Former Wimbledon champion Andy Murray has become the 46th man in the Open era to reach 500 career ATP singles match wins, and was given a cake to prove it. Wimbledon.com reports...
Murray had to dig deep to prevail 6-4, 3-6, 6-3 against Kevin Anderson in the searing Miami heat.
The Scot joins an elite group of players to reach the milestone alongside eight other currently active ATP players.
The world No.4 broke onto the tour back in 2005 as a 15-year-old and has since risen to the upper echelons of the game, with two Grand Slam titles and an Olympic gold medal under his belt.
Despite playing in a highly competitive era with Roger Federer, Rafael Nadal and Novak Djokovic as his main rivals, the Scot has managed to secure 31 titles at the cost of just 155 defeats.
The 27-year-old first won a singles match on the ATP Tour at the Queen’s Club in London ten years ago, in June 2005.
Murray cruised past then ranked world No.110 Santiago Ventura 6-1, 6-2, before defeating the huge serving American Taylor Dent in straight sets. Sadly in the last 16 Murray lost in three close sets to then world No.20 Thomas Johansson but the Scot has never looked back.
His first Wimbledon was also in 2005, when a comprehensive 6-4, 6-4, 6-4 victory over world No.13 Radek Stepanek catapulted the teenager into the spotlight. In the third round he led Argentine David Nalbandian by two sets before valiantly losing 3-2.
A 2-6, 6-1, 7-6(3) win over 2002 Wimbledon champion Lleyton Hewitt provided Murray his first title at the start of 2006 in San Jose.
After that landmark victory, win No.100 came in a final as Murray beat Spaniard Fernando Verdasco 6-2, 6-3 on carpet in the final of the 2007 St. Petersburg Open.
A third round 7-6, 6-4 victory over Fabio Fognini in the picturesque Monte Carlo handed Murray his 200th win in 2009, before reaching the next milestone of 300 wins on the opening day of the ATP World Tour Finals in London by sweeping aside Robin Soderling.
It was then in Paris where Murray reached No.400 by beating Japan’s Tatsuma Ito in the first round of Roland Garros.
Despite heartache losing his first four finals, Murray won his maiden Grand Slam title at the US Open in 2012 to notch up No.370. Murray survived a comeback to beat Novak Djokovic 7-6(10), 7-5, 2-6, 3-6, 6-2 in New York.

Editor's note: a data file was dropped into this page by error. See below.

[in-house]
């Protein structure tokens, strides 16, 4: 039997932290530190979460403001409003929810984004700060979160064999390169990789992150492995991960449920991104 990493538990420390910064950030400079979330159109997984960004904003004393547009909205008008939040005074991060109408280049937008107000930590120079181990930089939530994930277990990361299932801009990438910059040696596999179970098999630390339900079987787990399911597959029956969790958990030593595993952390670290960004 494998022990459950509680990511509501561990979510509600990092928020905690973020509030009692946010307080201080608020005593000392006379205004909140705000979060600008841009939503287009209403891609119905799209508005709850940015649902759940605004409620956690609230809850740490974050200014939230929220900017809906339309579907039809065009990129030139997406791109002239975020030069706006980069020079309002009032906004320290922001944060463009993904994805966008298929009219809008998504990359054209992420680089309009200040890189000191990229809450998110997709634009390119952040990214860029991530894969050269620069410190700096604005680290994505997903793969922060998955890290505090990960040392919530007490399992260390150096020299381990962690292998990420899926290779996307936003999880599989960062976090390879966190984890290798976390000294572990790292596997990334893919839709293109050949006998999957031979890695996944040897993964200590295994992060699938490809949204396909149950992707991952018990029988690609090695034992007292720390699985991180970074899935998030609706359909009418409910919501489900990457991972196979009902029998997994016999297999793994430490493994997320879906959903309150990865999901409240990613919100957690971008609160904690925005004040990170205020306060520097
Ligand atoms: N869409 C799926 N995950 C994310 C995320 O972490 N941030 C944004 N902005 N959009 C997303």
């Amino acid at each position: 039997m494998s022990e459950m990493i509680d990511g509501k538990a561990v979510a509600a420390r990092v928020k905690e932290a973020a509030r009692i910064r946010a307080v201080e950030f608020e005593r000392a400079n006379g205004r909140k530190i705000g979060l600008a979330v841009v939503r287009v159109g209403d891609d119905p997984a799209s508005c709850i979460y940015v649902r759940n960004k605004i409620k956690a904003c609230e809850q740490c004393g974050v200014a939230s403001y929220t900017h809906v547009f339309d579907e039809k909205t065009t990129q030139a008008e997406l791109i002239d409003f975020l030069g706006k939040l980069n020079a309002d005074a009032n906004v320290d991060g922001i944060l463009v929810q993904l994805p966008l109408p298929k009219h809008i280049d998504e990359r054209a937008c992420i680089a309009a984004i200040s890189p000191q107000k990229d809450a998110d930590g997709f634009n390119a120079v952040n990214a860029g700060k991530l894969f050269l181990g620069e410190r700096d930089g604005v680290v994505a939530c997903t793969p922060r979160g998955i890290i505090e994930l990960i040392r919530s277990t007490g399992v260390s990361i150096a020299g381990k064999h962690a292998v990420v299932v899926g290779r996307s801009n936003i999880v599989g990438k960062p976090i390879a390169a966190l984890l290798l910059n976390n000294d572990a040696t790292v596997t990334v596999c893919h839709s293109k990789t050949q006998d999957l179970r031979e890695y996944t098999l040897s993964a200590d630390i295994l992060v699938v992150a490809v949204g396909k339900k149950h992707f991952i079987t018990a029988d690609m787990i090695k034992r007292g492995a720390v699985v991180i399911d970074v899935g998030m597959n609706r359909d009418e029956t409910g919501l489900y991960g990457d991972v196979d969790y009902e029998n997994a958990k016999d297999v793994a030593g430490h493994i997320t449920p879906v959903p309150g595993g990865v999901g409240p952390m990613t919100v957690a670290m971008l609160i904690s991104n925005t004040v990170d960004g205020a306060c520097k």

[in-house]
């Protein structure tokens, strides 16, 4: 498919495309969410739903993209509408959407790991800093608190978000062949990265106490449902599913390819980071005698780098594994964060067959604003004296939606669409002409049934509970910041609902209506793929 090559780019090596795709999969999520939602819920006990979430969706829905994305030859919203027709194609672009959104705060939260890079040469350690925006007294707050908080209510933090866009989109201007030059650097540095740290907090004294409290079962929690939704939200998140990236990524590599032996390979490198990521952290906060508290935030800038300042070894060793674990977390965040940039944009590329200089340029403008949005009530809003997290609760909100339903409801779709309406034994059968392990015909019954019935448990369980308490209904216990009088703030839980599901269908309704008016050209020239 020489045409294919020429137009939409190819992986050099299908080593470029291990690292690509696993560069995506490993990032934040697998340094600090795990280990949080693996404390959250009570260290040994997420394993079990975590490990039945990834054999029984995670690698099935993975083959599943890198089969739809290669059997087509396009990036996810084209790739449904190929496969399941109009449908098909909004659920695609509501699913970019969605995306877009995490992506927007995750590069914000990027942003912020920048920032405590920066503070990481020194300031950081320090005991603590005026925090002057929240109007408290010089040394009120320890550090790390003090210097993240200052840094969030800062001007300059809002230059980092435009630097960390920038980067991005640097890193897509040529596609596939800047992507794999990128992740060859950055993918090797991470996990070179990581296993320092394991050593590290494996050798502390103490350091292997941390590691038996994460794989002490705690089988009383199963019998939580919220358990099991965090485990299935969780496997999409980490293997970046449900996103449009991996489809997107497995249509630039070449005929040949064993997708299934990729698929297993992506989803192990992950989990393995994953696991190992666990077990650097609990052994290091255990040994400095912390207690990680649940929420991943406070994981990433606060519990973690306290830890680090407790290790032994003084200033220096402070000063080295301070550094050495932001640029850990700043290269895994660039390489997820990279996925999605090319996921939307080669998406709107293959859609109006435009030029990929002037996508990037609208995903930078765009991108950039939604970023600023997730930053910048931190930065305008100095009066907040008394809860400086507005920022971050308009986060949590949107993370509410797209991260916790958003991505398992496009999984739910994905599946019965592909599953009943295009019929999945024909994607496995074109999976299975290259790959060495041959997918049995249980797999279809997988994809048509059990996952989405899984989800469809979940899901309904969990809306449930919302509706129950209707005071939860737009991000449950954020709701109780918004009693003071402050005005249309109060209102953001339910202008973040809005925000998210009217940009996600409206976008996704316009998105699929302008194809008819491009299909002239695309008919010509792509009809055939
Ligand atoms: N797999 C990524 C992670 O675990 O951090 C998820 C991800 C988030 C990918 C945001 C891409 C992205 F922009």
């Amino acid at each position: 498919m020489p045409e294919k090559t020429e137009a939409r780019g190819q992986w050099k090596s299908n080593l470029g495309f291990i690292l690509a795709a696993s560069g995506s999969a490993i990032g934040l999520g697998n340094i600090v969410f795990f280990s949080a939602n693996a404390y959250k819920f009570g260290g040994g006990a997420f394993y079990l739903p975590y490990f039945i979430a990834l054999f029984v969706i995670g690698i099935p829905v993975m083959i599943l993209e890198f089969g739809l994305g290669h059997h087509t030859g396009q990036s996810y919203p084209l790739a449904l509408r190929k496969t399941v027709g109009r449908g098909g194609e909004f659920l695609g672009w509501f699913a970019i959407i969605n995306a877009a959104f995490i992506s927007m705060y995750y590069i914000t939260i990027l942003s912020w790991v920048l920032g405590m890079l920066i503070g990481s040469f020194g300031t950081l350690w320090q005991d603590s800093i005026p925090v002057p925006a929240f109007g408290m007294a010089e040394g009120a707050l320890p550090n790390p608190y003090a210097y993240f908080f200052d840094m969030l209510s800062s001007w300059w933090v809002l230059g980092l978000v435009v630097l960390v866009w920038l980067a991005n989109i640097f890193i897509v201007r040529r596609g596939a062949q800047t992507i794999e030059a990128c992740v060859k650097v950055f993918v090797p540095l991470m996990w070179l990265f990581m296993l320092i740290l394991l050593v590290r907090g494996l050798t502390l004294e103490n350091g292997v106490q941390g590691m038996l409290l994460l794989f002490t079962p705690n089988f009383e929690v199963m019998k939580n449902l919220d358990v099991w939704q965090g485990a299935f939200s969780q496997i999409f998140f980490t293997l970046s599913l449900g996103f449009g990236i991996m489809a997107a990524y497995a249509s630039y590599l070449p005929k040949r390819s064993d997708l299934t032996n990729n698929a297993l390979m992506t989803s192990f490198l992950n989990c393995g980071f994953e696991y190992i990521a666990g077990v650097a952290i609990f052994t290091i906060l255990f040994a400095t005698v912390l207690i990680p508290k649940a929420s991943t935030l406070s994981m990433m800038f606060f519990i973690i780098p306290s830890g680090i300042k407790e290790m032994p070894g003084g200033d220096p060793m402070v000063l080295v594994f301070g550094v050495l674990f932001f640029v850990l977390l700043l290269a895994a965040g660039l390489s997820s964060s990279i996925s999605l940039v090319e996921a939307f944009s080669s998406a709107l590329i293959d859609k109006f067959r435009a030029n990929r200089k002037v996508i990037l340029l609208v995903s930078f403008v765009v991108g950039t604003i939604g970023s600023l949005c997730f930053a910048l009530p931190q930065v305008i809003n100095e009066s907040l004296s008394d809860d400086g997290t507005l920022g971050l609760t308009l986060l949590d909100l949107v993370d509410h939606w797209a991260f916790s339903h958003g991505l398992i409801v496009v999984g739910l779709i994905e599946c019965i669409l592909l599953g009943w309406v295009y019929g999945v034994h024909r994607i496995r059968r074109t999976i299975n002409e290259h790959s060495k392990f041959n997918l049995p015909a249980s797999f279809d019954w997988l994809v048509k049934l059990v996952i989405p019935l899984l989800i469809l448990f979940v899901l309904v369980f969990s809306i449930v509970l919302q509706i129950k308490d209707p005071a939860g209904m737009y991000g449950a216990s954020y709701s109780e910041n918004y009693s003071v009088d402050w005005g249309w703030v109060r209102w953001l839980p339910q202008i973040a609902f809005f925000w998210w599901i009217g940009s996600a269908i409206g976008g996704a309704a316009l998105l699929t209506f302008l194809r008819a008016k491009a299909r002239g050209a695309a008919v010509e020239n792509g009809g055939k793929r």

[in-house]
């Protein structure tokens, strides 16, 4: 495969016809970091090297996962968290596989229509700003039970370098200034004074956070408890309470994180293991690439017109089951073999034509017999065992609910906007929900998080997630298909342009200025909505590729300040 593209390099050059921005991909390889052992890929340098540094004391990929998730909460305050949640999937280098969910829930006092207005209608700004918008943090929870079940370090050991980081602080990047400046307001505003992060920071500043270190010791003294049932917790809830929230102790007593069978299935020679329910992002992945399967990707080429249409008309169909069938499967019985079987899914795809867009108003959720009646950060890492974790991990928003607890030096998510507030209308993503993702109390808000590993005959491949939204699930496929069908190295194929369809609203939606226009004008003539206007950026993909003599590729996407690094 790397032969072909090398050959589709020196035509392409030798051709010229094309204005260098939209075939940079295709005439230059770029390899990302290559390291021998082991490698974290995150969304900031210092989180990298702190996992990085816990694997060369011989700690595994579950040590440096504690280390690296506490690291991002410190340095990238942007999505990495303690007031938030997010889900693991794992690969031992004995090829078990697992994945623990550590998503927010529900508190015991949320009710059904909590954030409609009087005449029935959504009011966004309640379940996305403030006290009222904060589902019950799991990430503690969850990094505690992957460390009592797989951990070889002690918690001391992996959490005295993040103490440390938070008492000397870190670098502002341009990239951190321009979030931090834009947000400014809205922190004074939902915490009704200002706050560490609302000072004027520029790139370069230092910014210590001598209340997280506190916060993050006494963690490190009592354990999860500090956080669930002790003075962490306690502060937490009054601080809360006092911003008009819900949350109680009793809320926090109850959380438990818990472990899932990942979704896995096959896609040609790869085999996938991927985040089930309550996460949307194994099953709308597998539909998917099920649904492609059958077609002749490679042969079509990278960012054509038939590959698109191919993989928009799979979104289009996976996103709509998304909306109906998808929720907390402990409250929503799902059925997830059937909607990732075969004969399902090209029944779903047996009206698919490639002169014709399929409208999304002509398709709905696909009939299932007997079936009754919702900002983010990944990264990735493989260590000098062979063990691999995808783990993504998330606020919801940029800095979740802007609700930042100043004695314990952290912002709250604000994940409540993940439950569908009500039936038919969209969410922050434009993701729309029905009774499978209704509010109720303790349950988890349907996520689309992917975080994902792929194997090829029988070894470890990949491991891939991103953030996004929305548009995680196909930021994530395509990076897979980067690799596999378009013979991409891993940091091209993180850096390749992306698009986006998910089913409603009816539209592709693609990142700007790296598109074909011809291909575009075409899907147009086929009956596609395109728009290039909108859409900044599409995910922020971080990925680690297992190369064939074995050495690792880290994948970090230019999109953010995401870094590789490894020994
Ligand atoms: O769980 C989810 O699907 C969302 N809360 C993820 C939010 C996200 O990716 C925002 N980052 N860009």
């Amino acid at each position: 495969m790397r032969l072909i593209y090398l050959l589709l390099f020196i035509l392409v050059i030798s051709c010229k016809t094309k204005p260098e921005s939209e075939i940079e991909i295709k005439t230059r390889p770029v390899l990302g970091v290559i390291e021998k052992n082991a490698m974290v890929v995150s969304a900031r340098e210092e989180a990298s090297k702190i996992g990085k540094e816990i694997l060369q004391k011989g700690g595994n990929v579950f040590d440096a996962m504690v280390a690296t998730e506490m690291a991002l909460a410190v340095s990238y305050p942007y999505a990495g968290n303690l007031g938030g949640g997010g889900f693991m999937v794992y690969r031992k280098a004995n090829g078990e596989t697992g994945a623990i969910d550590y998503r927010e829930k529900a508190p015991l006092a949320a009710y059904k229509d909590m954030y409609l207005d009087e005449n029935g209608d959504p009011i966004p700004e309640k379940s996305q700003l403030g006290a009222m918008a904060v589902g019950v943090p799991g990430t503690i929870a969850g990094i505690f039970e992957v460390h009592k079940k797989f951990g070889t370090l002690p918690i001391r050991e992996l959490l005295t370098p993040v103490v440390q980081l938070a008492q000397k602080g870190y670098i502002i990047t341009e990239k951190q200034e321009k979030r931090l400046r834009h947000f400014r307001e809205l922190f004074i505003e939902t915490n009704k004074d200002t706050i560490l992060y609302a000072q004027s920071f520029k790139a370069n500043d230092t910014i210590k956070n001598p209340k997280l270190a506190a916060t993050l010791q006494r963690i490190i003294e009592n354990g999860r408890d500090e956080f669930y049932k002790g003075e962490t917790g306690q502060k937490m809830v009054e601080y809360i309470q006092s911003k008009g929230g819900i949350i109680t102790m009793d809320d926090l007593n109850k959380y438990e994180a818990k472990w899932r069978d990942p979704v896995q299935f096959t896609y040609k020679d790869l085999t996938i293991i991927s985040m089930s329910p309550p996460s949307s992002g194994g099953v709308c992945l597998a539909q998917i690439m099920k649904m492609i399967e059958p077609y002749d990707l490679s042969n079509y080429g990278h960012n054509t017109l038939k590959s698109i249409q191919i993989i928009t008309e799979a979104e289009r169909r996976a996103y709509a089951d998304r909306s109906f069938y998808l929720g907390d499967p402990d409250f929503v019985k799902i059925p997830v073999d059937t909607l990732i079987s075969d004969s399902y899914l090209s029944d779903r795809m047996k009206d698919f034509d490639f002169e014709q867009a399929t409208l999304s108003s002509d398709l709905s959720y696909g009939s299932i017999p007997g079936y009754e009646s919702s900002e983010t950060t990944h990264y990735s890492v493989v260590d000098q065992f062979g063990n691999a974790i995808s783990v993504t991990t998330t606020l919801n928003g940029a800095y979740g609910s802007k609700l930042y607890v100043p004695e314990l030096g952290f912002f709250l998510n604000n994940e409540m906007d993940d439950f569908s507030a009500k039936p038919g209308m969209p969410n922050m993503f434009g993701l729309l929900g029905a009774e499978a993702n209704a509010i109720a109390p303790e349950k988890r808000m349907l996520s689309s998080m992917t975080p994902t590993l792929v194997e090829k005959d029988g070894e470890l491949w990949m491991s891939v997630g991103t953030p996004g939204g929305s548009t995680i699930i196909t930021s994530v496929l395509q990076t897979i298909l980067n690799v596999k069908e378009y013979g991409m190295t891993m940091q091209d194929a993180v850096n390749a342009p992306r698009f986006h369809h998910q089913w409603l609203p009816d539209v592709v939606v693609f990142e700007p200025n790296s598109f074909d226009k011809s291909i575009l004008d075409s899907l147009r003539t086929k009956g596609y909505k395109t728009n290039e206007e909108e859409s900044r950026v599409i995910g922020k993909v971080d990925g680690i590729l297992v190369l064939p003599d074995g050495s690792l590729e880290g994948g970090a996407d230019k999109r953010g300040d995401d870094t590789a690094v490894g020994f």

His success at Flushing Meadows was largely attributed to a stunning London 2012 Olympics, which were held at Wimbledon just before the US Open, providing the catalyst.
Murray evidently thrived wearing the colours of the Union Jack and, having broken down in tears during his runners up speech in the 2012 Wimbledon final, returned to Centre Court to gain revenge on Roger Federer 6-2, 6-1, 6-4 and land a euphoric gold during win No.361.
His passion for representing Great Britain has also been apparent in the Davis Cup. The ardent Scot has been a regular since making his debut in 2005, including 21 singles rubbers victories, and will be part of Leon Smith's side for a second consecutive World Group quarter-final this July.
One of many crowning glories has to be his 2013 Wimbledon crown. After a barren run of 77 years, Britain could celebrate a British men's singles champion.
Murray was in scintillating form to win his second Grand Slam at SW19, defeating rival Novak Djokovic 6-4, 7-5, 6-4 which was the most precious victory at No.413.
At just 27, Murray has a long time left at the top of the game if he can maintain his extremely high standards. Chasing more Grand Slams and titles, perhaps Murray can reach the 1000 career wins Roger Federer did earlier this season.
Active players with 900+ match wins (data via ATP)
Career Match Record
1) Roger Federer
2) Rafael Nadal
3) Novak Djokovic
625-142 (prior to Miami QF)
4) David Ferrer
623-296 (prior to Miami QF)
5) Lleyton Hewitt
6) Tommy Haas
7) Tomas Berdych
507-266 (prior to Miami QF)
8) Tommy Robredo
9) Andy Murray
20:08It brings me no pleasure but it's time to bring the curtain down for another year. Seemed somehow appropriate to leave the last word to Roger Federer. Thanks a billion for reading. What a fortnight, what a final, fast forward to 2015 please...
20:03"I already have seven. It's not like I need another one. But it would have been awfully nice to have it. I think that's what the feeling was of the people, and I felt that... I know they love tennis. They love tennis after we're all gone."View all